Nobel prizes 1988

1988/12/01 Juandaburre, B. Iturria: Elhuyar aldizkaria

medicine and physiology 1988,
Nobel Prize in Physics and Chemistry.

Award-winning pharmacy

Gertrude Elion.

The 1988 Nobel Prize in Medicine and Physiology was awarded to the Americans James Black and Gertrude Elion and George Hitchings. His work has focused on developing new drugs to treat common diseases. The decision of the Nobel Committee explained why it has been awarded the prize: for the important findings in drug treatment, these findings have led to the development of new medicines.

George Hitchings, despite being 83, works.

James Black

He works at King's College Hospital in London and could be considered the father of analytical pharmacology. It was he who designed the first beta-blockers used to treat patients with heart attacks. Subsequently, using the same principles he used for the design of beta-blockers, he designed the H2 antagonists used for the treatment of gastric ulcers. One of them is zimetidine (trade name Tagamet), one of the best-selling medicines in the world.

Two other researchers, Gertrude Elion and George Hitchings, work in the laboratories of Burronghs- Wellcome and work together since 1945. Its objective was to check whether human cancer cells, humans and microorganisms synthesize nucleic acids differently. The ultimate goal was to find subtleties that interfere with these synthesis.

James Black.

His work has led him to develop drugs to treat malaria, leukemia, bone, herpes, and transplanted organ recusal.

Awarded particle physics

This year's Nobel Prize went to three American physicists: Melvin Schwartz, Jack Steinberger and Leon Lenderman. The prize has been awarded for the work done thirty years ago on the Brookhaven particle accelerator. The note published by the Nobel Academy justified the award: the sessions developed by the three offered new research possibilities to analyze the internal and dynamic structure of the matter.


The work these three physicists did during their stay at Columbia University in New York in 1959, Schwartz, the youngest of the group (then 27 years old), came up with the use of high-energy neutrino beams to know the nature of the weak nuclear force. The weak nuclear force is one of the four fundamental forces of nature. The other three are strong nuclear force, gravitational force and electromagnetic force.



proposed the use of particles called pawns as sources of neutrino. Pions occur when high energy protons collide with matter. Pions, however, quickly disintegrate into muons and neutrinos. Schwartz proposed creating a large number of pions in a proton accelerator and allowing their disintegration by passing matter through a large block. If the block is large enough, it would only be crossed by neutrinos with a very weak interaction. The pions, muons and other particles would be in block.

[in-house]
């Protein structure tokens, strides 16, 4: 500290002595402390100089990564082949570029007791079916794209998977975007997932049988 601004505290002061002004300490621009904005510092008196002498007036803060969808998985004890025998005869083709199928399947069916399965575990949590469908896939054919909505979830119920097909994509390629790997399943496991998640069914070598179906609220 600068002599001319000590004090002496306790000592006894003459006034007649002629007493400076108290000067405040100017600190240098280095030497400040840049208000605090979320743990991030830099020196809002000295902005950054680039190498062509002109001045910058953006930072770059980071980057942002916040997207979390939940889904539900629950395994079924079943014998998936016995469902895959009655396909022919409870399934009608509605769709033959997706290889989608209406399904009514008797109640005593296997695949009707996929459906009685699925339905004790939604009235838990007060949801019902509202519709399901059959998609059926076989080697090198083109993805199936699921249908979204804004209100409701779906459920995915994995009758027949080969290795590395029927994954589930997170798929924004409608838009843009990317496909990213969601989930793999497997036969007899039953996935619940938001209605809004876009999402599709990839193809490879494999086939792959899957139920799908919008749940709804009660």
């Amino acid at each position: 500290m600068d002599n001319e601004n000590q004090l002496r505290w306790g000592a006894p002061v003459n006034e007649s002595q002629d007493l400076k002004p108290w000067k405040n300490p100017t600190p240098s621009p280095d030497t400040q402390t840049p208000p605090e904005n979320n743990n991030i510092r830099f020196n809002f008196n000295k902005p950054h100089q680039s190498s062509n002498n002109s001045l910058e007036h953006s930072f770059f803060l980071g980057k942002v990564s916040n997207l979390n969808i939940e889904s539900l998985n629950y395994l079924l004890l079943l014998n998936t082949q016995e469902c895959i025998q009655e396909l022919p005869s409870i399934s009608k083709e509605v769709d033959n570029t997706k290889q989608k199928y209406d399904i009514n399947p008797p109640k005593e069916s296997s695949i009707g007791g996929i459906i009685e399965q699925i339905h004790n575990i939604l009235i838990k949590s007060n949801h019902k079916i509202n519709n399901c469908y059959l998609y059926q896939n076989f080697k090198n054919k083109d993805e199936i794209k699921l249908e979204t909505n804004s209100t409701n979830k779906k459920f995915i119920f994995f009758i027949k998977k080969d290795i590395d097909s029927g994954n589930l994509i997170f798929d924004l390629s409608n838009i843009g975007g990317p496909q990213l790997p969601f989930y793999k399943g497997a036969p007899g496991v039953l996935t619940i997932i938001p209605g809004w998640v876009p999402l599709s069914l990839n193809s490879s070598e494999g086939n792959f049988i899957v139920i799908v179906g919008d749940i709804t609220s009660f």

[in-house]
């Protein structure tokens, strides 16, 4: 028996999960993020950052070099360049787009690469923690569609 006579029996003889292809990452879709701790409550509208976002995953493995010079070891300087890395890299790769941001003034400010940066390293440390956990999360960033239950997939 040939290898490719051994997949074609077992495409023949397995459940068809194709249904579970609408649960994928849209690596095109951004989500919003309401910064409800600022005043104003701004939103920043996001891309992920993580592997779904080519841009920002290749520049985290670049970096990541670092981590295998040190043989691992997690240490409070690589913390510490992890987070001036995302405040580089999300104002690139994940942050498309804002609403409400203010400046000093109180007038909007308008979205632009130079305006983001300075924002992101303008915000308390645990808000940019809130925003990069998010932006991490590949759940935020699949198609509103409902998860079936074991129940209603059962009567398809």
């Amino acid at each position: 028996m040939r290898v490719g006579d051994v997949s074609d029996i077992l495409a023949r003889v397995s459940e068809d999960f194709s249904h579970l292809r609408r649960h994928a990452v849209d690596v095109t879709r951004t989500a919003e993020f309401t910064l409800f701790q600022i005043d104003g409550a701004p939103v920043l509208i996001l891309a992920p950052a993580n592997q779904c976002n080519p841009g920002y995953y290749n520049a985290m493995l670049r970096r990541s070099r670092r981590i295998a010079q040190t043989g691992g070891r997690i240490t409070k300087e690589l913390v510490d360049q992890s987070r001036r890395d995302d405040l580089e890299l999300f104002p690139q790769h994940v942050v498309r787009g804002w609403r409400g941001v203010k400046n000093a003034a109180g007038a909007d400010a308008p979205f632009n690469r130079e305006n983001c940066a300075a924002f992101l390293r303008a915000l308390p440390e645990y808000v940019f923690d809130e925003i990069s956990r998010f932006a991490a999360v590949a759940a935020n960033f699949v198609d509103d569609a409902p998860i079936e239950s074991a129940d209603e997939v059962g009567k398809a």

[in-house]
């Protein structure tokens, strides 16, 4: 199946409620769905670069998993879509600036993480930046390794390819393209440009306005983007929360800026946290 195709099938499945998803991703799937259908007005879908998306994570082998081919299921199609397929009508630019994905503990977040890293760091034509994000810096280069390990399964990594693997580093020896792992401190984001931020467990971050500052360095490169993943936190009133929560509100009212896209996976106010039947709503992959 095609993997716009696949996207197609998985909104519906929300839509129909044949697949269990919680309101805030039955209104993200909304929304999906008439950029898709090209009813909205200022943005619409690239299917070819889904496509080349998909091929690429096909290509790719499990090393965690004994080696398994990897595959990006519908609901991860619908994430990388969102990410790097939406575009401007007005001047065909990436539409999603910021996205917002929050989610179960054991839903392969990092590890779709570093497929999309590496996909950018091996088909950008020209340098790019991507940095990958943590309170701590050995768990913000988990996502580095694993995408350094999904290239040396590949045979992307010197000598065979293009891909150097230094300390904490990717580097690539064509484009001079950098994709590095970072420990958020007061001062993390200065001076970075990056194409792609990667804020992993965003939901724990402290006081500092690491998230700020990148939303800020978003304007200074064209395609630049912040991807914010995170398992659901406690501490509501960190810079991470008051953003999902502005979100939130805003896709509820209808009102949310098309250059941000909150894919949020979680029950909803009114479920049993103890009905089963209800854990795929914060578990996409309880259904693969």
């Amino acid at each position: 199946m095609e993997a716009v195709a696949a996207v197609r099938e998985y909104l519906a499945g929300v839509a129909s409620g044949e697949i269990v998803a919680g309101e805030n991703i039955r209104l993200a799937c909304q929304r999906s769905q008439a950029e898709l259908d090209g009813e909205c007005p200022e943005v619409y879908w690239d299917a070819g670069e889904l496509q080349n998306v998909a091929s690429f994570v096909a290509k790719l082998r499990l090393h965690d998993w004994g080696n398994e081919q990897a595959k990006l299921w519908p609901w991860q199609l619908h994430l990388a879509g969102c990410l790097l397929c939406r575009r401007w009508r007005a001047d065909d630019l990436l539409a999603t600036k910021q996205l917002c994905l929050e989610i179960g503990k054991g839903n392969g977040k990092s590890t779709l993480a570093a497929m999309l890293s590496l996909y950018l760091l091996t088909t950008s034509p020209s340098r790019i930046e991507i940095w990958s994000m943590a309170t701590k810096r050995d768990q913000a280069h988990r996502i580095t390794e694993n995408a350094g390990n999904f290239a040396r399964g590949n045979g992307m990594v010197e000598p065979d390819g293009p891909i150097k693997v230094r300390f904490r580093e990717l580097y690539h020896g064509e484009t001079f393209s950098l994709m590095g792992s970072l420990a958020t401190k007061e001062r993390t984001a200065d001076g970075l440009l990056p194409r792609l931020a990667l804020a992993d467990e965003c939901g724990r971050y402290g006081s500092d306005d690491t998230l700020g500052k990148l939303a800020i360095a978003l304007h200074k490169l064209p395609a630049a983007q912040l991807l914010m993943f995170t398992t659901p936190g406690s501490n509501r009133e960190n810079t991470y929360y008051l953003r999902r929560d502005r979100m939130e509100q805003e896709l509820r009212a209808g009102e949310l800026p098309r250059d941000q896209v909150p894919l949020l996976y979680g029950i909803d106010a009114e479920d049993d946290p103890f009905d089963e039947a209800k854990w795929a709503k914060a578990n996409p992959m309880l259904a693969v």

In doing this program the three physicists wanted to see if the neutrino that arises from the disintegration of the pions was equal or not to that which occurs in the beta-disintegration. They could decide how neutrinos generated in the particle accelerator reacted to atomic nuclei. If electrons and muons appeared as a result of this reaction, neutrinos would be of the same type. However, if only muons were formed, there would be two types of neutrino (one related to the electron and one related to the muon).

In the experimental work carried out in 1960, 100 billion neutrinos were passed through the detector and 51 reactions were generated. In all cases only muons were formed and it was decided that there were two types of neutrinos.

Controversial Nobel Prize in Chemistry


The Nobel Prize in Chemistry awarded in 1988 to German researchers Johann Deisenhofer, Robert Huber and Hartmut Michel has created controversy among scientists. The awarding of the prize is not questionable (since the winning research has been very good) but it has been decided whether all the winners deserved or not.

Through photosynthesis, green plants transform carbon dioxide and water into oxygen and sugars. Photosynthesis makes life possible on our planet, with which the oxygen needed for breathing is generated. Three German researchers have investigated the structure of the molecular complex that makes photosynthesis possible. The reaction area of the membrane of a photosynthetic bacterium has been extracted and after its crystallization the structure has been studied by X-ray diffraction.


The work has been broken. Michel has worked on a difficult stretch: the extraction of the reaction zone and crystallization. The crystals obtained were delivered to Deisenhofer for structural analysis. Deisenhofer was part of the Crystallography group led by Huber. In 1985 the researchers announced the achievement of the entire structure of the reaction center.

The controversy arises when the Nobel Prize is awarded. Some consider it unfair to award the prize to Huber. Huber, as head of the crystallography department, only signed the article announcing the discovery and did not participate in the work. Some say that Huber signs all the articles published in his section even if he does not participate in the investigation.

He says that Huber deserves the dubious prize.

Others claim that the prize should be awarded only to Michel, who has made the true discovery crystallizing the center of reaction. According to them, the others have only performed conventional crystallographic analyses.

In the opinion of others, other biochemists who may be pioneers of Michel's work are missing in the award designation. They mention the name of the American George Feher, among others.

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